• Have you got this gentle giant in your garden?

    A couple of weeks ago I did a blog about the delicate little Marmalade Hoverfly. So I felt I just had to show you this  'beast' I photographed in my garden yesterday.

    At about 19mm long, this is Britain's largest resident hoverfly. A few people call it the Hornet Hoverfly, for rather obvious reasons, but most books stick to the Latin name - Volucella zonaria.

    In fact, this particular individual has been…

    • 30 Aug 2010
  • A wildlife gardening job for a very wet day!

    "Yes!" I cheered, on hearing that it was going to pour it down.

    The thing is, my pond has been getting choked with Hornwort. It's that furry underwater weed a little bit like a green feather boa. It's a brilliant oxygenating native, but liable to go a bit rampant.

    And when that happens, any stems that are just under the surface are lush and green. But any that are trapped deeper in the water are…

    • 27 Aug 2010
  • Joe Pye and the Butterflies

    The title sounds like the name of a 1960s pop group, but this is all about my plant of THIS week - Joe Pye Weed.

    It's a perennial, native to eastern USA, and grows to six foot or more high, with these architectural purple stems and deep pink clusters of small flowers. It is apparently named after an Indian healer who used the plant in his potions.

    And you'll have noticed that last weekend I managed to photograph…

    • 25 Aug 2010
  • Wildlife Friendly's Garden Showcase III

     So here we are third and final installment in what I hope you agree has been a privileged look into Wildlife Friendly's Devon garden. If anyone would be up for showing us theirs too, just pop a comment at the end and I'll get in touch. I realise most people are  shy about this kind of thing, but I hope the joy of sharing with - and inspiring - others makes you consider it. Far better than just seeing my garden…

    • 23 Aug 2010
  • Wildlife Friendly's Garden Showcase II

     And so here is Wildlife Friendly's second installment, and what a mouth-watering range of wildlife and flowers her garden supports...Oh, and I must point out before I take false credit, all the photos are hers too! Adrian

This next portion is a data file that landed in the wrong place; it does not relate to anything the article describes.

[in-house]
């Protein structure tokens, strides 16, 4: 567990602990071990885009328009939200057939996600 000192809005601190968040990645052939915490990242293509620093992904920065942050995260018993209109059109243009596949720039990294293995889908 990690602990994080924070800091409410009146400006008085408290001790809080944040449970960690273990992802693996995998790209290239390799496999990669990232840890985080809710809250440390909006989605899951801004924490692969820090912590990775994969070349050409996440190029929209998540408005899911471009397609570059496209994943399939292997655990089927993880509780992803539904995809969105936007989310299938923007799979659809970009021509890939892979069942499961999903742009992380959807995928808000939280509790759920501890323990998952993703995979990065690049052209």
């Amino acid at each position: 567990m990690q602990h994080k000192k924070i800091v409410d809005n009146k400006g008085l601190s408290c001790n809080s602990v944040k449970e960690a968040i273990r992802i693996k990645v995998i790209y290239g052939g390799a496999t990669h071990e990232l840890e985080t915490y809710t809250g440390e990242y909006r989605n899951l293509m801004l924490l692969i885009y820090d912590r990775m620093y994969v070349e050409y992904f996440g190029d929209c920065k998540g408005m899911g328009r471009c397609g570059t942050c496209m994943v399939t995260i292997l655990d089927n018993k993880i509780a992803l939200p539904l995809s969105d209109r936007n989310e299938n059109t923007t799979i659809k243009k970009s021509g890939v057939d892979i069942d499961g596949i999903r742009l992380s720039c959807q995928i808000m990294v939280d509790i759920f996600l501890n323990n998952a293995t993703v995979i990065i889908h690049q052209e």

Wildlife wows:

    • Grass snakes (right) breed in the compost bins.
    • Frogs, Toads, newts, dragonflies, damselflies, diving beetles, plus a whole host of other aquatic creatures breed in the pond.
    • 20 Aug 2010
  • Wildlife Friendly's Garden Showcase

    I'm thrilled that for this and the next two blogs, Wildlife Friendly - who so regularly responds to this blog - has kindly agreed (I asked very nicely!) to show us her garden. If you like what you see, I'd love to hear your comments. I for one think she is doing an amazing job and am so grateful she has found the time to put this together. Adrian

    Location: Devon (¼ mile from the river, elevation 5m)

     De…

    • 18 Aug 2010
  • The Magic of Marje

    One of the key ways in which I get inspiration about what to do in my garden to help wildlife is to get out there into the best bits of the countryside to see what wildlife is doing there.

    And right now in mid August is probably the best time to see butterflies strutting their stuff, with the greatest range of species on the wing.

    So last weekend I went for a walk on my local chalk grassland National Nature Reserve…